by Todd Lammi
Do you care if you win your fantasy baseball keeper league? It seems like a simple question but the answer seems to be a little more complex for some people who play fantasy baseball.
Let’s assume a few parameters and you will see what I mean. The assumptions are as follows: it is a keeper league (the number of keepers does not matter), the league will redraft every 5 years and there is an entry fee to play of over $100.
Now you might say, a $100 or more does not matter to me as an entry fee, I am paying that money for the joy of playing fantasy baseball for six months and that is a cheaper form of entertainment than anything else I could do for that same time period. To which I say, that is probably true, however, if that is your mindset, you are better off playing fantasy leagues at Yahoo or some other free service where there is no entry fee involved then.
Most owners, will buy a magazine or several magazines, sign up for newsletters / projections / draft software, etc. so in addition to the entry fee you are paying, tack on another $50-$100 in draft materials / seasonal information. On top of that, factor in the time that you will spend playing fantasy baseball. Wading through all of the information over the internet, watching Baseball Tonight or watching games on ESPN, add on another 10 hours per week of your time spent on fantasy baseball. Taking that 10 hours per week times an average of $20 per hour (or insert whatever $ amount you think your time is worth) times 30 weeks of the fantasy baseball season equals $6,000. I know, I know, this is not actual money coming out of your pocket, but my point is regardless of the entry fee, there is a cost (investment) associated with playing fantasy baseball, and like any investment in stocks, or certificates of deposit or even a savings account, you should want to see a return on that investment, either in the form of a check or trophy or both.
So with that out of the way, let’s examine the difference between a keeper league and a one year or annual league. Mmmm, there really is no difference. The categories are the same, the rules are the same, the only thing that changes between the two in most cases is the mindset of the owner. Okay, stop, go back and re-read that last sentence again, because it is important to think about. The one thing I have noticed most in the years I have been playing fantasy baseball keeper leagues when determining the difference between the people who win leagues and the ones who don’t is the mindset of the owner.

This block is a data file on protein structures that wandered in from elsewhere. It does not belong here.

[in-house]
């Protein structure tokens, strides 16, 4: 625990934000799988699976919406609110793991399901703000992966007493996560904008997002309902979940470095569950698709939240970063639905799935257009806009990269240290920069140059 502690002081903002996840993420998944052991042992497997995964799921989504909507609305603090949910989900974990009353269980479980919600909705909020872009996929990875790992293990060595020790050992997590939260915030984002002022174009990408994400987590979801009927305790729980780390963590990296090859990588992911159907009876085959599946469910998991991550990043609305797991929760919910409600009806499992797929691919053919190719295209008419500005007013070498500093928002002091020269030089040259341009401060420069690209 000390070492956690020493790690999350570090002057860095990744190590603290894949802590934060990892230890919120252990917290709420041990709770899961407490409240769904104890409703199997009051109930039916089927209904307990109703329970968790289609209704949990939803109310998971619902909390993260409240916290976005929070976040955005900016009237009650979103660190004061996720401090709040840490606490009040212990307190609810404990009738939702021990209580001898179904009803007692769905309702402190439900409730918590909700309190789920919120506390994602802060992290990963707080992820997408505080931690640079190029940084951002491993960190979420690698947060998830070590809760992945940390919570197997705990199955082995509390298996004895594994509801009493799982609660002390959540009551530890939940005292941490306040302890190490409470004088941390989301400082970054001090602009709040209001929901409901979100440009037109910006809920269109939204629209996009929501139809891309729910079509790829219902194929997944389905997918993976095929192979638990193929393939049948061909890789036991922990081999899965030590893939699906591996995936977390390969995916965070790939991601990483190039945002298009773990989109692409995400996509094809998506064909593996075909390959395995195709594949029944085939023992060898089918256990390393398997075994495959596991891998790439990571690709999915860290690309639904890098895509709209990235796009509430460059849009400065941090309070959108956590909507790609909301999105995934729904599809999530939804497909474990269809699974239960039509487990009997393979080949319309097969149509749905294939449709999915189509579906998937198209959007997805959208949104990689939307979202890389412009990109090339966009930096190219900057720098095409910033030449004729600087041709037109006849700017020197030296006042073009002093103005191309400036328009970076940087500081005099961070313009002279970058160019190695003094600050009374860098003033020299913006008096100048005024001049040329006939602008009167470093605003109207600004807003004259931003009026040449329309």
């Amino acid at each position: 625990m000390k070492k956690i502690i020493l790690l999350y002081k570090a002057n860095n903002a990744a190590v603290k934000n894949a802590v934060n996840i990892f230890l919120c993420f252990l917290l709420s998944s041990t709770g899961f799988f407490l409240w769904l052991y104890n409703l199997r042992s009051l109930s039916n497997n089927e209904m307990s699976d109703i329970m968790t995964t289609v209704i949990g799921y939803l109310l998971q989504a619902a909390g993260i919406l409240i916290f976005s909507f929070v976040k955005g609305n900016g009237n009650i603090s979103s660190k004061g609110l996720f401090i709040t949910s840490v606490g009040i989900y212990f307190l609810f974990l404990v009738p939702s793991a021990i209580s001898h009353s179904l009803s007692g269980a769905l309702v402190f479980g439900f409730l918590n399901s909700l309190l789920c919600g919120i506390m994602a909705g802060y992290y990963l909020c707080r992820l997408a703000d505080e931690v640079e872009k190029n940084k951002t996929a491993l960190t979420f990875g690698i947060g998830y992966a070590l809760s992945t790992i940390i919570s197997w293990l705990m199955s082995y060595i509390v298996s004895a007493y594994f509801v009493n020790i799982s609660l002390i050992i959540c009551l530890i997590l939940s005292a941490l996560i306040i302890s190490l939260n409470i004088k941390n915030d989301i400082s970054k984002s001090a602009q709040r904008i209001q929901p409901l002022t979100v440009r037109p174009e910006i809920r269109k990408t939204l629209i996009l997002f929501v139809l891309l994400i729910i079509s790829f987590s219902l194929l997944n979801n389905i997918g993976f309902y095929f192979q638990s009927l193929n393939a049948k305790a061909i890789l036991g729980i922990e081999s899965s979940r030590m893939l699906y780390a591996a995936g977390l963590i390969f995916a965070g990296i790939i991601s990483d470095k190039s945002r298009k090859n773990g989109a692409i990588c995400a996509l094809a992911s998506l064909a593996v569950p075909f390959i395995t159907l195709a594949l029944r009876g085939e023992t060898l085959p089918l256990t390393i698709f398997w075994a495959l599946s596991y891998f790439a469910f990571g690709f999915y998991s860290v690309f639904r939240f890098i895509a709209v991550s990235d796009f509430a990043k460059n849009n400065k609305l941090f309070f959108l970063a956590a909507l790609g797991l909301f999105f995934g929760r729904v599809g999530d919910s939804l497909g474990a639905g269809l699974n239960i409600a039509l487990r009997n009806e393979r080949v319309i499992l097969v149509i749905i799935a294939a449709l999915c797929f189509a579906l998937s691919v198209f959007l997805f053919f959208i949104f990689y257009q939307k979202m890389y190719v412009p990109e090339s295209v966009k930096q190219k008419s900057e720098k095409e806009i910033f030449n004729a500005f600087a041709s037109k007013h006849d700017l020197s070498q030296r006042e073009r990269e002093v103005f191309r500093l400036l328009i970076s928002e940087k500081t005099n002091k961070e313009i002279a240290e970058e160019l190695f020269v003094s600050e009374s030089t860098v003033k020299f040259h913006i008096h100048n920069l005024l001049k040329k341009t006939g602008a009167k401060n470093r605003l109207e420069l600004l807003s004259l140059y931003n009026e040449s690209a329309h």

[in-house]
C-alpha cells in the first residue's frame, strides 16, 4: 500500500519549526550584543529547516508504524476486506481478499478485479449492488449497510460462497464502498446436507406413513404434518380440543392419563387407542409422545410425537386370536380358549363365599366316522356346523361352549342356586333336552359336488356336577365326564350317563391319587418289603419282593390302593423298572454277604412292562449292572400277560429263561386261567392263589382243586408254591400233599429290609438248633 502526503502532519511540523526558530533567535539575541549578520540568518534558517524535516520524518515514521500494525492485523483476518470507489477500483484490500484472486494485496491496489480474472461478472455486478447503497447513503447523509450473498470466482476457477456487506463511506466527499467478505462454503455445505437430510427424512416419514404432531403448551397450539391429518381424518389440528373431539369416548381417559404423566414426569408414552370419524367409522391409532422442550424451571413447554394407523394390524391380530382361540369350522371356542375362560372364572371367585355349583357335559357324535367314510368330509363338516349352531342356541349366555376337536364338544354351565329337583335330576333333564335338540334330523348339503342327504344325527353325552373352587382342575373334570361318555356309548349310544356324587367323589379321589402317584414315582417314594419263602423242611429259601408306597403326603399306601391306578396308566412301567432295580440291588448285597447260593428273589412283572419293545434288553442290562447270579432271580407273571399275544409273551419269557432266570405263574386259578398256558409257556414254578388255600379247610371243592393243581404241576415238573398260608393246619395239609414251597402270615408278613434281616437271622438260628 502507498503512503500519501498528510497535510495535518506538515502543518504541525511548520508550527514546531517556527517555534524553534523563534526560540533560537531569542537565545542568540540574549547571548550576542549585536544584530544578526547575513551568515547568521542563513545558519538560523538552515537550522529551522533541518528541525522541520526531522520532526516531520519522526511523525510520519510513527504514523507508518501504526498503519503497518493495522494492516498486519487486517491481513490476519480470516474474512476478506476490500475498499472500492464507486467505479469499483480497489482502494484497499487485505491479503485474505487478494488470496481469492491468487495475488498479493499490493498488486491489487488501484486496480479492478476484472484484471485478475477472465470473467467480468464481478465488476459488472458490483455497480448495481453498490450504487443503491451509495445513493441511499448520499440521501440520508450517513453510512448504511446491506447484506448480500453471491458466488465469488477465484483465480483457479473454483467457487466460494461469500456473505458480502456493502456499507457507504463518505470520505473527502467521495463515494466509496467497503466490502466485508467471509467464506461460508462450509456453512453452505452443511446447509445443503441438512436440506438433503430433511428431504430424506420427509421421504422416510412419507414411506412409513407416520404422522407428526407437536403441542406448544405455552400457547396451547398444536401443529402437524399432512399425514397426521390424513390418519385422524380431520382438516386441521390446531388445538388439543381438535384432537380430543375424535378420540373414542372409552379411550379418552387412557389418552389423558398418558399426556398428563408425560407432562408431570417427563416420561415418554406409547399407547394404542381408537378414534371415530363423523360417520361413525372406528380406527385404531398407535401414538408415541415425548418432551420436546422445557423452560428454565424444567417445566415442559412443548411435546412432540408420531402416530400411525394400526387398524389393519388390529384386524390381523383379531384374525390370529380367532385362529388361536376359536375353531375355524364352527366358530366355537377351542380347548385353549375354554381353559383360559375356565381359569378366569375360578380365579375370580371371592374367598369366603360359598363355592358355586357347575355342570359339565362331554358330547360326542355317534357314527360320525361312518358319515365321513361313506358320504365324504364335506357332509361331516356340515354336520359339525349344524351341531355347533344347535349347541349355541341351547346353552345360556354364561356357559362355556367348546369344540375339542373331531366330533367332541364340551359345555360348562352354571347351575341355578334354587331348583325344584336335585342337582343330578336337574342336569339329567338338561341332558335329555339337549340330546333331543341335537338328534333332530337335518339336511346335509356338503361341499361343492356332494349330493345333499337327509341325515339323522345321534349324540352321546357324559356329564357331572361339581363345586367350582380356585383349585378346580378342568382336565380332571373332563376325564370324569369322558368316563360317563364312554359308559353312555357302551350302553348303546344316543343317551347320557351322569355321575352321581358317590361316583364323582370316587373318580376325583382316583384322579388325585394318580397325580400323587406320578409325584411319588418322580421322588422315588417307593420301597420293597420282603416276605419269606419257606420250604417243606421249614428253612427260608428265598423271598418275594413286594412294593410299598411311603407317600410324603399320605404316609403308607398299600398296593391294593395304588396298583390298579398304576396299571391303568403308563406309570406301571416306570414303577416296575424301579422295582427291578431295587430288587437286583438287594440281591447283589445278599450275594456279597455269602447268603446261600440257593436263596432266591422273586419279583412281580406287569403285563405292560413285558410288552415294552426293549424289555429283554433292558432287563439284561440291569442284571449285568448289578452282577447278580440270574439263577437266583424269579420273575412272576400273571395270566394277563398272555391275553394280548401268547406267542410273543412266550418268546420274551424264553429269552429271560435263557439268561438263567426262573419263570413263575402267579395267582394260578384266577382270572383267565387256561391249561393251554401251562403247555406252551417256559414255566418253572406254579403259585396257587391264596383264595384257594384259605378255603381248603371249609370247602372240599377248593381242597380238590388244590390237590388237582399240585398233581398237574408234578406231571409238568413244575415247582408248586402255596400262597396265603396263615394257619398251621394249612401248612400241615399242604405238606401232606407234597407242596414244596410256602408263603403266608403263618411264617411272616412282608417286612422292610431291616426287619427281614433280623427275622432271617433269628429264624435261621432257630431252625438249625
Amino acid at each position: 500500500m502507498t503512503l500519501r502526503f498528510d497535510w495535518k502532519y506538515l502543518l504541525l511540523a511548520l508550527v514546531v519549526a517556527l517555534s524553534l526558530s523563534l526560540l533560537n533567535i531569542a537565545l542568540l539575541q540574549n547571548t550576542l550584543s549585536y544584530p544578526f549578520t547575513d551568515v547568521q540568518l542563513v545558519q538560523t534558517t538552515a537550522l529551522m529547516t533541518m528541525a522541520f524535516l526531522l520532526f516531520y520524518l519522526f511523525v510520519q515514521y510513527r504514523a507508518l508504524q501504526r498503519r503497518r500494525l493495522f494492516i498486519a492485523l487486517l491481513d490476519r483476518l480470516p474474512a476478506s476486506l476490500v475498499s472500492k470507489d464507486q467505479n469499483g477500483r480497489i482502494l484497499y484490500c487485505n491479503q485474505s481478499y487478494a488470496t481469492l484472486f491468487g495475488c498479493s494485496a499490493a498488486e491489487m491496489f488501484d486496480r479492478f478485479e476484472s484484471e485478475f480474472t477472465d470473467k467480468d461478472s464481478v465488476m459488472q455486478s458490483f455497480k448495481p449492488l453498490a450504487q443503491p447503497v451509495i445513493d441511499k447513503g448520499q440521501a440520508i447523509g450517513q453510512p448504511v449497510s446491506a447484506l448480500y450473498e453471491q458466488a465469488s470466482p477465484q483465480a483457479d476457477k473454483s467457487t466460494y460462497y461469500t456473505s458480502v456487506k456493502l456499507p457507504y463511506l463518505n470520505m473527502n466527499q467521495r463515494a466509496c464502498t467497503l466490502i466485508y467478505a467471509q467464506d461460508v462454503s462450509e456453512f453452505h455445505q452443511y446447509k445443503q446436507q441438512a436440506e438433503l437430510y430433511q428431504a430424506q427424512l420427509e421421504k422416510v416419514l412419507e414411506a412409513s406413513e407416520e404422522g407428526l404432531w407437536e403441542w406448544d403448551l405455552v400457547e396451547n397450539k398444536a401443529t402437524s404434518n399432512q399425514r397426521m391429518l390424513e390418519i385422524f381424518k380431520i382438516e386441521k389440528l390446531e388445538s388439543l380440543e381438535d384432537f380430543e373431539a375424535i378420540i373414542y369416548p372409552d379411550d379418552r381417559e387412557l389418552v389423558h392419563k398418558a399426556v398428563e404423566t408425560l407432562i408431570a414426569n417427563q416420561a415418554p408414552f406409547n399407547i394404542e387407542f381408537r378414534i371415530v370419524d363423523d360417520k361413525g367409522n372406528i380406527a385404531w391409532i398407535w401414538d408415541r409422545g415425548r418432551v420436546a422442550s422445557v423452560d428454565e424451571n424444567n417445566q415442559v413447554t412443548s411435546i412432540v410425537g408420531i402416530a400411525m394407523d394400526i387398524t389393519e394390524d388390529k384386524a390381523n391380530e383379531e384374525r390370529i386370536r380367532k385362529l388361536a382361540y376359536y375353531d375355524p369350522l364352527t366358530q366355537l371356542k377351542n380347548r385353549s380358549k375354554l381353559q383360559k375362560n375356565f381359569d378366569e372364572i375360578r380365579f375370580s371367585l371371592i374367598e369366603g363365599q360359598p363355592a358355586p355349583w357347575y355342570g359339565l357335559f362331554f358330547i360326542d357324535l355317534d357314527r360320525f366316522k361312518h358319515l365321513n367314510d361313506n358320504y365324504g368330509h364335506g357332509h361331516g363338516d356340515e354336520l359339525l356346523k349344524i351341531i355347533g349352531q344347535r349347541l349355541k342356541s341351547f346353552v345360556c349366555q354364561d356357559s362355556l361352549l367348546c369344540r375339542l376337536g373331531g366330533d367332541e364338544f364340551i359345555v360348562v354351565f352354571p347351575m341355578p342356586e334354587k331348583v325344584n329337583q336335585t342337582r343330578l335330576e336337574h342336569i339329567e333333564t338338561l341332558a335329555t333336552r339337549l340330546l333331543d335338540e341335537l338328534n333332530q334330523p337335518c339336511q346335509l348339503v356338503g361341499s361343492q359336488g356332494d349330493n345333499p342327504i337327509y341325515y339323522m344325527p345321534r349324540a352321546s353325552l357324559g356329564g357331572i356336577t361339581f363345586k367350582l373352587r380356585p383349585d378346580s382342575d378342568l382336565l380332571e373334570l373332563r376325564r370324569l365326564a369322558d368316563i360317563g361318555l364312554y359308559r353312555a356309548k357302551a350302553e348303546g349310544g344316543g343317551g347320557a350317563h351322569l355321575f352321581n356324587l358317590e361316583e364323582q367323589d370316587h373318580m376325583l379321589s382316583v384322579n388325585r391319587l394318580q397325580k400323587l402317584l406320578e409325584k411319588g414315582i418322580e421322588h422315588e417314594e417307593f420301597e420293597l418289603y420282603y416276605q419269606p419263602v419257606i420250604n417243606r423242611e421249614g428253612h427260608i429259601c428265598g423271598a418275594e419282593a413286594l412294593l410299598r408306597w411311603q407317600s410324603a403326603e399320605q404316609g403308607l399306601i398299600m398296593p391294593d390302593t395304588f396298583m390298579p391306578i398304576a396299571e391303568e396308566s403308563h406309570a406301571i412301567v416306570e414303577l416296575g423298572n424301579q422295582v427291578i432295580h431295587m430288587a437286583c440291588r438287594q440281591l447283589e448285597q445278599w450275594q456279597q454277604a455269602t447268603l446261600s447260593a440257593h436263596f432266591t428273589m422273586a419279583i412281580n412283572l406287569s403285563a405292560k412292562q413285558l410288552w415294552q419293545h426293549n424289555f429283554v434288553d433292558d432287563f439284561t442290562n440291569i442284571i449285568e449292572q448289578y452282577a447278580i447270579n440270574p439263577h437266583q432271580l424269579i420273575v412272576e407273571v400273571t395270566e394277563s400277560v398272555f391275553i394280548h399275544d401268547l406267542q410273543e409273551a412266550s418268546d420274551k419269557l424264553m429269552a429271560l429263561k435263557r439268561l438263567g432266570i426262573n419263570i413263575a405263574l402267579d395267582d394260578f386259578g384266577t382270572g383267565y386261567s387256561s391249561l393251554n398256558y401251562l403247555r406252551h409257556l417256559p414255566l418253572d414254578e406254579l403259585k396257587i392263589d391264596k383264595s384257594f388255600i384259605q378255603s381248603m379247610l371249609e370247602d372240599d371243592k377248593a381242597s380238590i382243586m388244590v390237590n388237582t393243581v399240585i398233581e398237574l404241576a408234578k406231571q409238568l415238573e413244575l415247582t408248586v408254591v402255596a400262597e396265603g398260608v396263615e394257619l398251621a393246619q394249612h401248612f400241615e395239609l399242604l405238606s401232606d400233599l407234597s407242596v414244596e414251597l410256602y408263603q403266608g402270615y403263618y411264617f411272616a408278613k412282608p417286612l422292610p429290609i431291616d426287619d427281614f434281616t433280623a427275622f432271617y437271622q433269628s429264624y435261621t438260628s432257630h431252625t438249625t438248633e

For example, we just had a trade deadline in one of my basketball leagues recently. I offered another owner who is bunched together with five other owners in a tight race three players for LeBron James. These were three solid players who would have most likely given him the title and the cash prize. His response when he rejected the offer was, I can’t do the trade, it gives me too many keepers for next season. Wow! I can’t say that I was shocked, because I have heard a similar type answer in different sports, in different fantasy leagues every year I play, but it still baffles me that when an owner has a great chance to win the league, they pass on it, in order to protect their keepers for the following season.
There are no guarantees for next year in a keeper league. Improvements of players, declines in performances, injuries, and changes in players roles all make it hard to assume that because your team is in the top three one year it will be in the top three the following year. My advice is when the opportunity presents itself, go for the win every time.
If you have only played keeper leagues in the past, it is a good idea to try a one year league to get yourself in a different mindset when it comes to trading and waiver pickups. This will help you strike a good balance then in your keeper league for still keeping young talent, while at the same time playing to win your league.
Bill Simmons of EPSN had a great line in one of his recent articles regarding the Portland Trailblazers, saying “Portland seems content to be just a Promising Young Team With a Huge Internet Following for the next 12 years.” Don’t let this happen to your fantasy baseball team. It might be nice, to have the best collection of young talent, but if you have no league titles attached to your name, it doesn’t really matter, especially since your team will be broken up in a few years anyway for the redraft.